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Pool close in on United in battle for global fans

It is not just on the pitch that Liverpool are closing the gap on Manchester United: the English Premier League leaders are also winning the battle for new fans around the world.

sports Updated: Dec 10, 2008 10:38 IST

It is not just on the pitch that Liverpool are closing the gap on Manchester United: the English Premier League (EPL) leaders are also winning the battle for new fans around the world.

The biggest-ever survey of EPL fans across the globe has revealed that Liverpool are on the verge of toppling United from their perch as the best-supported club in the world's favourite league.

The survey, organised by the EPL's principal sponsors, Barclays, polled 32,000 fans in 185 countries and territories.

United remain the most popular club but only by the tiniest of margins with both teams attracting the backing of 26 per cent of the supporters who took part in the voluntary survey.

For Liverpool, that represents a significant advance on the 18 percent figure they registered in a similar but smaller survey carried out by Barclays three years ago.

The popularity of Liverpool's biggest stars also suggests that United's status as the most valuable brand in English football is under siege.

Cristiano Ronaldo may have been a near unanimous choice for this year's Ballon d'Or after inspiring his club to a Premier League and Champions League double.

But he trails behind Liverpool duo Fernando Torres and Steven Gerrard in terms of popularity among fans.

Historically, Thierry Henry continues to be regarded as the greatest player to have graced the Premier League since its launch in 1992 - although it is Henry's Barcelona team-mate, Lionel Messi, that fans regard as the most desirable target among stars currently plying their trade outside England.

There are important regional differences in the survey's findings. Eric Cantona is still the king for fans in South Africa and United are still out in front as the most popular team in Asia, buoyed perhaps by the fact that South Korean midfielder Park Ji-Sung is now a regular at Old Trafford.

The survey is not encouraging for Chelsea's hopes of supplanting Manchester United as the English club with the biggest international fan base.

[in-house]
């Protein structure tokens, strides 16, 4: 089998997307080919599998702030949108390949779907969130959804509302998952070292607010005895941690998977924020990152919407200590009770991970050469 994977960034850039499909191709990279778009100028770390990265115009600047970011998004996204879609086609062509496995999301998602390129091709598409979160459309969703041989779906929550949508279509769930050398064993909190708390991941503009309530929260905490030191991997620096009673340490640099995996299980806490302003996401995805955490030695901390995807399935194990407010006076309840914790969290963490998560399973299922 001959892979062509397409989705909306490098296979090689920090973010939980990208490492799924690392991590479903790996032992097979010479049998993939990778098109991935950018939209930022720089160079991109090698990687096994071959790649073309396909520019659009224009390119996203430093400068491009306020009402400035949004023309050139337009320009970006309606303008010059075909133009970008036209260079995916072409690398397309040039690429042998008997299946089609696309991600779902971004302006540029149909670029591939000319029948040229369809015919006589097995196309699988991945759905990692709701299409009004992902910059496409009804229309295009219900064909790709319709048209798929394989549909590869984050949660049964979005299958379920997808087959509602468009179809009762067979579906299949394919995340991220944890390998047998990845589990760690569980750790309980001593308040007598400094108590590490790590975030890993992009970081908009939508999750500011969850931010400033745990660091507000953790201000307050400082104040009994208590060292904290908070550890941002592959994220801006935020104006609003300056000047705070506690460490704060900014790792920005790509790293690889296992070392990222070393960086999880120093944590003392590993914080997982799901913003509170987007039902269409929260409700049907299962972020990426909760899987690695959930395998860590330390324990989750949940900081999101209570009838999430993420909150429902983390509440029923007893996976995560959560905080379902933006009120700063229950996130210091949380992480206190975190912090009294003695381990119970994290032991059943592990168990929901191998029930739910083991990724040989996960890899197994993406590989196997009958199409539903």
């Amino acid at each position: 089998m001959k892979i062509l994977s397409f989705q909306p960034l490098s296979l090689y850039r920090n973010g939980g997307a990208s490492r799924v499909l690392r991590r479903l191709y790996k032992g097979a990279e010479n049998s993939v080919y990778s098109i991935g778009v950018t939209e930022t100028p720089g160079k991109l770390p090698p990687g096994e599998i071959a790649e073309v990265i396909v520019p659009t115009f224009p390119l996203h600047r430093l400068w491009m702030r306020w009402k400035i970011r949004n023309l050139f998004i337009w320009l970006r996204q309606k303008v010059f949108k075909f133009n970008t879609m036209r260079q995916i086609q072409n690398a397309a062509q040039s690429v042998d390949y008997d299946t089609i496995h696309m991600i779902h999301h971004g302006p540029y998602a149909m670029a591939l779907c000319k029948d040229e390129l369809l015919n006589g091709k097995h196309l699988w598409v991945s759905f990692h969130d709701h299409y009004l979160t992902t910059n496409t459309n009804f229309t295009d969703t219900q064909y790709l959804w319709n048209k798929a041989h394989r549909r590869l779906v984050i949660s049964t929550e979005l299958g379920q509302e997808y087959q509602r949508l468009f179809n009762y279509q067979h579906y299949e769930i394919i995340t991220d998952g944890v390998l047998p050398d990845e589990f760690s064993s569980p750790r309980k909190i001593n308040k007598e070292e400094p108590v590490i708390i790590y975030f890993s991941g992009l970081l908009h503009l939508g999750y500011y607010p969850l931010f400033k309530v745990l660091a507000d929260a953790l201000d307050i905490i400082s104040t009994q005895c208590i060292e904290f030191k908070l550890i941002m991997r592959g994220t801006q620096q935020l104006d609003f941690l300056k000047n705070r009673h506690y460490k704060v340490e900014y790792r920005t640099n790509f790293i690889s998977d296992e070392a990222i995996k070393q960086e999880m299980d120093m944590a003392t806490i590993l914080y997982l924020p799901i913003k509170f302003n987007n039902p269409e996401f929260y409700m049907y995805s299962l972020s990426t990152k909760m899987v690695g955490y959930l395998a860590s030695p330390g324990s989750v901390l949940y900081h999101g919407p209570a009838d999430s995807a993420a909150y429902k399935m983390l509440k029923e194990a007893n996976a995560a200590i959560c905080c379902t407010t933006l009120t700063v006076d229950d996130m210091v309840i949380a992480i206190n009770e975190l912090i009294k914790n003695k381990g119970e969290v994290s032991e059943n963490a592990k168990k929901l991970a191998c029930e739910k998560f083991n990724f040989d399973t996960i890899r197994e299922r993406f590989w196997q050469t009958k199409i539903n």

The west London club appear to be regarded as this season's team to beat - 37 per cent of fans tipped them to win the title - but only ten per cent are willing to declare themselves supporters, well behind Arsenal (15 per cent), as well as the market leaders Manchester United and Liverpool.

The survey offers intriguing insights into the importance of the EPL in the lives of its followers: over two thirds of them will have splashed out on a replica shirt and nearly half regard football as more important than family matters, job or relationship issues.

The poll also reflects technological change with the internet (82 per cent of those polled) now almost as important a medium for the enjoyment of football as television (92 per cent).

Newspapers meanwhile have been relegated to third place (55 percent) and are under siege from new platforms such as internet feeds to mobile phones.

Some traditional aspects of English football culture continue to dominate with the passion of fans and the atmosphere in the country's stadiums ranked as the most attractive feature of the EPL, ahead of the attacking style of play.

And despite the huge influence of non-English players, the vitality of the EPL continues to be seen as a strong base for England's national team.

They may have failed to make Euro 2008 under Steve McClaren, but EPL fans around the world have made them Fabio Capello's squad favourites to lift the World Cup in South Africa next year.